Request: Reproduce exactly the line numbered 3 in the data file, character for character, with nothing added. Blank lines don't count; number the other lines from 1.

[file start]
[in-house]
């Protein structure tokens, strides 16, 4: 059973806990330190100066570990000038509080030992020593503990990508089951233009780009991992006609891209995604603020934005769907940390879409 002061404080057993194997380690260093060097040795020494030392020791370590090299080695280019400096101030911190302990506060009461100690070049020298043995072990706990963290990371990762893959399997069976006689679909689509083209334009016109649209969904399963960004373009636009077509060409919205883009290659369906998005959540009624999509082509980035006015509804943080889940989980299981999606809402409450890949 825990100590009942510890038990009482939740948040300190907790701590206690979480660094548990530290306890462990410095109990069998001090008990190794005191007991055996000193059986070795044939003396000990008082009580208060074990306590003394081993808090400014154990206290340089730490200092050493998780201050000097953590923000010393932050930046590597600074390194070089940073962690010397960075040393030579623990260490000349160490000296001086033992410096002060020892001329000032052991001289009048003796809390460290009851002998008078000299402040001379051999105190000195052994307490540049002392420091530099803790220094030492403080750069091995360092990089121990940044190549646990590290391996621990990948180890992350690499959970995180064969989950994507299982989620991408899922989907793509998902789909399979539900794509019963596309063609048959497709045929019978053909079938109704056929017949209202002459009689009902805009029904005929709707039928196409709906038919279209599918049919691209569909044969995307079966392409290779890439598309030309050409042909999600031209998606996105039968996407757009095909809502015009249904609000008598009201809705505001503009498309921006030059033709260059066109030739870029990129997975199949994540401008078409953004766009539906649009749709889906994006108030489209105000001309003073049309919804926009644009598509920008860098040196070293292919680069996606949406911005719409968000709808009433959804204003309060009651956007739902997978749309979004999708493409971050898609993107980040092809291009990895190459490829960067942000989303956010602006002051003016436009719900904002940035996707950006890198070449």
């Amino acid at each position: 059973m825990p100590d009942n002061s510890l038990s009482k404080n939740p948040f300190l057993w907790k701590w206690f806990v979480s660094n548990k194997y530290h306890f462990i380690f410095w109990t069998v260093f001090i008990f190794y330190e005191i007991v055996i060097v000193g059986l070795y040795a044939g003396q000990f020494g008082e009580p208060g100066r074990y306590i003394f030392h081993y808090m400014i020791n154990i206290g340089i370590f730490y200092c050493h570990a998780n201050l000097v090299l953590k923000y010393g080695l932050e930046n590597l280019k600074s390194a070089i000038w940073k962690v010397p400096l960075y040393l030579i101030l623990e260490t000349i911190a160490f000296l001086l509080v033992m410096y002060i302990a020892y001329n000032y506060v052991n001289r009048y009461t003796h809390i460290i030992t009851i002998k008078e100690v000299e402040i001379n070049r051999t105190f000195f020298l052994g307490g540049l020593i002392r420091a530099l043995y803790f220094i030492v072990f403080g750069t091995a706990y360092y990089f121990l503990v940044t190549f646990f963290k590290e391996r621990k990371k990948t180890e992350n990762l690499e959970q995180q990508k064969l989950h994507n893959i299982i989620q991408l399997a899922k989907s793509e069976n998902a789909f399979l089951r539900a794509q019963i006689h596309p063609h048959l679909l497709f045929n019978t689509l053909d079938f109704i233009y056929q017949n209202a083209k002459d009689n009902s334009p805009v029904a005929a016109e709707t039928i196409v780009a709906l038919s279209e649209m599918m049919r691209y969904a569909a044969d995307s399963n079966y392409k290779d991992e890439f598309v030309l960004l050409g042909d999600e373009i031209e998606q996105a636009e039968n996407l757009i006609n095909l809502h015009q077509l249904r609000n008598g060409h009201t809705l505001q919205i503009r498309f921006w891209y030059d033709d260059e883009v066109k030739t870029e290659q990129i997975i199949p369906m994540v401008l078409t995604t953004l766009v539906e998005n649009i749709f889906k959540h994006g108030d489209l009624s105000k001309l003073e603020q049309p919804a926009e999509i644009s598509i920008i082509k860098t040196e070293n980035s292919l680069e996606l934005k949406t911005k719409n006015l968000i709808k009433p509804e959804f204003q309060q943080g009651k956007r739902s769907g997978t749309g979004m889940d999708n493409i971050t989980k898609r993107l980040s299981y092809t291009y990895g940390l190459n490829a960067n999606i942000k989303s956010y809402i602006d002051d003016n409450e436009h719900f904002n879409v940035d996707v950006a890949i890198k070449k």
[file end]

């Amino acid at each position: 059973m825990p100590d009942n002061s510890l038990s009482k404080n939740p948040f300190l057993w907790k701590w206690f806990v979480s660094n548990k194997y530290h306890f462990i380690f410095w109990t069998v260093f001090i008990f190794y330190e005191i007991v055996i060097v000193g059986l070795y040795a044939g003396q000990f020494g008082e009580p208060g100066r074990y306590i003394f030392h081993y808090m400014i020791n154990i206290g340089i370590f730490y200092c050493h570990a998780n201050l000097v090299l953590k923000y010393g080695l932050e930046n590597l280019k600074s390194a070089i000038w940073k962690v010397p400096l960075y040393l030579i101030l623990e260490t000349i911190a160490f000296l001086l509080v033992m410096y002060i302990a020892y001329n000032y506060v052991n001289r009048y009461t003796h809390i460290i030992t009851i002998k008078e100690v000299e402040i001379n070049r051999t105190f000195f020298l052994g307490g540049l020593i002392r420091a530099l043995y803790f220094i030492v072990f403080g750069t091995a706990y360092y990089f121990l503990v940044t190549f646990f963290k590290e391996r621990k990371k990948t180890e992350n990762l690499e959970q995180q990508k064969l989950h994507n893959i299982i989620q991408l399997a899922k989907s793509e069976n998902a789909f399979l089951r539900a794509q019963i006689h596309p063609h048959l679909l497709f045929n019978t689509l053909d079938f109704i233009y056929q017949n209202a083209k002459d009689n009902s334009p805009v029904a005929a016109e709707t039928i196409v780009a709906l038919s279209e649209m599918m049919r691209y969904a569909a044969d995307s399963n079966y392409k290779d991992e890439f598309v030309l960004l050409g042909d999600e373009i031209e998606q996105a636009e039968n996407l757009i006609n095909l809502h015009q077509l249904r609000n008598g060409h009201t809705l505001q919205i503009r498309f921006w891209y030059d033709d260059e883009v066109k030739t870029e290659q990129i997975i199949p369906m994540v401008l078409t995604t953004l766009v539906e998005n649009i749709f889906k959540h994006g108030d489209l009624s105000k001309l003073e603020q049309p919804a926009e999509i644009s598509i920008i082509k860098t040196e070293n980035s292919l680069e996606l934005k949406t911005k719409n006015l968000i709808k009433p509804e959804f204003q309060q943080g009651k956007r739902s769907g997978t749309g979004m889940d999708n493409i971050t989980k898609r993107l980040s299981y092809t291009y990895g940390l190459n490829a960067n999606i942000k989303s956010y809402i602006d002051d003016n409450e436009h719900f904002n879409v940035d996707v950006a890949i890198k070449k």